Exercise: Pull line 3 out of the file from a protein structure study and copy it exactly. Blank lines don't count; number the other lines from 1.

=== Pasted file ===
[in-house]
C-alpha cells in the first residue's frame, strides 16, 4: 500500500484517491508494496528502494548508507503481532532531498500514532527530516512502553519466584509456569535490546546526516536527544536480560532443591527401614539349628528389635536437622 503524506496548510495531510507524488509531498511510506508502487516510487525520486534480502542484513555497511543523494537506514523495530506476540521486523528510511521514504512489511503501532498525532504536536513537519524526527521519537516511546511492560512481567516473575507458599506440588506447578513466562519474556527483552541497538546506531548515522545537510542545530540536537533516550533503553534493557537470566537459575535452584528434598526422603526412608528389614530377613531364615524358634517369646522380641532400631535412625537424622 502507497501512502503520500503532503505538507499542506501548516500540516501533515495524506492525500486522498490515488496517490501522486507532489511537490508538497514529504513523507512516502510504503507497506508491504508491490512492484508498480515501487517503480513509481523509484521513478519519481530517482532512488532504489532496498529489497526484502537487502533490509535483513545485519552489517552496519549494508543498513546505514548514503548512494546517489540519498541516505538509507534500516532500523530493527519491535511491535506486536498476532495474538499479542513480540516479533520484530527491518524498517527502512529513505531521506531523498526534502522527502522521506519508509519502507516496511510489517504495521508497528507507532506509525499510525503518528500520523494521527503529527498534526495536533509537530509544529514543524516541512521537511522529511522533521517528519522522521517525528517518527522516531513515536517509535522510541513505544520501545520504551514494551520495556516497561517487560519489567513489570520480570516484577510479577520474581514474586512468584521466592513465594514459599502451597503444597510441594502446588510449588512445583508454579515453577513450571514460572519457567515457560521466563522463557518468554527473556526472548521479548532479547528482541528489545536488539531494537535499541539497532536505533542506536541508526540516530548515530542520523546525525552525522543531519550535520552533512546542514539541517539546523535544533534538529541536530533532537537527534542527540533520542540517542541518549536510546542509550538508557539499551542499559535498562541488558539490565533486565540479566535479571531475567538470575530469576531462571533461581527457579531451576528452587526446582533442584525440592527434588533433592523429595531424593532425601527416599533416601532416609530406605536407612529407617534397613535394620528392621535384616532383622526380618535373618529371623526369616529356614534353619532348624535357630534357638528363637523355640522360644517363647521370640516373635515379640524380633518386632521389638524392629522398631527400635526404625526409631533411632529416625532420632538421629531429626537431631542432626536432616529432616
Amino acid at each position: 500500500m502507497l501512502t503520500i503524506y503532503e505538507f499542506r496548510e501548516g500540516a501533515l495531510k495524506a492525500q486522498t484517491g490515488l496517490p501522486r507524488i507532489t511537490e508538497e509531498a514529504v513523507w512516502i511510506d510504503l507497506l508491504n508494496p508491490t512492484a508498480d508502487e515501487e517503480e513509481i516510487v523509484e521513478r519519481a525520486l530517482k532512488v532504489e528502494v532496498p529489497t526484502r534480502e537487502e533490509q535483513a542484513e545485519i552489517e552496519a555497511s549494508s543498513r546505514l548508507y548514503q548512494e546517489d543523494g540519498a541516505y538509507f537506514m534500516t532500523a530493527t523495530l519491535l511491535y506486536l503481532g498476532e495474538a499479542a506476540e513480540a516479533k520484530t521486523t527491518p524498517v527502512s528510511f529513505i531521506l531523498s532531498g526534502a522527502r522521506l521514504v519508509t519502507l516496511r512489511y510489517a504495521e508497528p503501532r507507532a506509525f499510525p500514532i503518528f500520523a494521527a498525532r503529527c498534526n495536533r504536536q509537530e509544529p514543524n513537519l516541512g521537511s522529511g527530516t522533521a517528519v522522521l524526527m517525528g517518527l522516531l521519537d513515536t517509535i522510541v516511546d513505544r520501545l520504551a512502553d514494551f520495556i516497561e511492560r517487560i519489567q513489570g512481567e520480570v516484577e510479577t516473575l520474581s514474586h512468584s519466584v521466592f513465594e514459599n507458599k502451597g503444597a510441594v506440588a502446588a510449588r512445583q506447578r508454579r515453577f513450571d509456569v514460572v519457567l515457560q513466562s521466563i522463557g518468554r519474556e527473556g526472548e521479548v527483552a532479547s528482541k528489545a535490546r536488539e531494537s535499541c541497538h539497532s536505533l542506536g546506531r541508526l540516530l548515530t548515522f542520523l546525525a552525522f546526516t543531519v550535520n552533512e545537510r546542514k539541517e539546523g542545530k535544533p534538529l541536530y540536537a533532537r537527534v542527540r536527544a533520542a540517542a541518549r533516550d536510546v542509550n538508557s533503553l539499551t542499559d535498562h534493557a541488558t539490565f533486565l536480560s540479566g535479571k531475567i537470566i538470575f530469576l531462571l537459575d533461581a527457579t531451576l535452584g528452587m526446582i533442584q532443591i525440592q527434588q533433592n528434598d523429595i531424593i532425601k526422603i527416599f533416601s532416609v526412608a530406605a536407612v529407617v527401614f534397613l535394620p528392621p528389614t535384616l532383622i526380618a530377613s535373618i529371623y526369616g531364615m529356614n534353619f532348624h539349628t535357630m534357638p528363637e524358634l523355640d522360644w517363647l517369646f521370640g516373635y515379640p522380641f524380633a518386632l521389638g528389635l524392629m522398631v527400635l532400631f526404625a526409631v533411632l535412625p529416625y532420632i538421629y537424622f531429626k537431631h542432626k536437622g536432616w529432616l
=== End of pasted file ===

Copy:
Amino acid at each position: 500500500m502507497l501512502t503520500i503524506y503532503e505538507f499542506r496548510e501548516g500540516a501533515l495531510k495524506a492525500q486522498t484517491g490515488l496517490p501522486r507524488i507532489t511537490e508538497e509531498a514529504v513523507w512516502i511510506d510504503l507497506l508491504n508494496p508491490t512492484a508498480d508502487e515501487e517503480e513509481i516510487v523509484e521513478r519519481a525520486l530517482k532512488v532504489e528502494v532496498p529489497t526484502r534480502e537487502e533490509q535483513a542484513e545485519i552489517e552496519a555497511s549494508s543498513r546505514l548508507y548514503q548512494e546517489d543523494g540519498a541516505y538509507f537506514m534500516t532500523a530493527t523495530l519491535l511491535y506486536l503481532g498476532e495474538a499479542a506476540e513480540a516479533k520484530t521486523t527491518p524498517v527502512s528510511f529513505i531521506l531523498s532531498g526534502a522527502r522521506l521514504v519508509t519502507l516496511r512489511y510489517a504495521e508497528p503501532r507507532a506509525f499510525p500514532i503518528f500520523a494521527a498525532r503529527c498534526n495536533r504536536q509537530e509544529p514543524n513537519l516541512g521537511s522529511g527530516t522533521a517528519v522522521l524526527m517525528g517518527l522516531l521519537d513515536t517509535i522510541v516511546d513505544r520501545l520504551a512502553d514494551f520495556i516497561e511492560r517487560i519489567q513489570g512481567e520480570v516484577e510479577t516473575l520474581s514474586h512468584s519466584v521466592f513465594e514459599n507458599k502451597g503444597a510441594v506440588a502446588a510449588r512445583q506447578r508454579r515453577f513450571d509456569v514460572v519457567l515457560q513466562s521466563i522463557g518468554r519474556e527473556g526472548e521479548v527483552a532479547s528482541k528489545a535490546r536488539e531494537s535499541c541497538h539497532s536505533l542506536g546506531r541508526l540516530l548515530t548515522f542520523l546525525a552525522f546526516t543531519v550535520n552533512e545537510r546542514k539541517e539546523g542545530k535544533p534538529l541536530y540536537a533532537r537527534v542527540r536527544a533520542a540517542a541518549r533516550d536510546v542509550n538508557s533503553l539499551t542499559d535498562h534493557a541488558t539490565f533486565l536480560s540479566g535479571k531475567i537470566i538470575f530469576l531462571l537459575d533461581a527457579t531451576l535452584g528452587m526446582i533442584q532443591i525440592q527434588q533433592n528434598d523429595i531424593i532425601k526422603i527416599f533416601s532416609v526412608a530406605a536407612v529407617v527401614f534397613l535394620p528392621p528389614t535384616l532383622i526380618a530377613s535373618i529371623y526369616g531364615m529356614n534353619f532348624h539349628t535357630m534357638p528363637e524358634l523355640d522360644w517363647l517369646f521370640g516373635y515379640p522380641f524380633a518386632l521389638g528389635l524392629m522398631v527400635l532400631f526404625a526409631v533411632l535412625p529416625y532420632i538421629y537424622f531429626k537431631h542432626k536437622g536432616w529432616l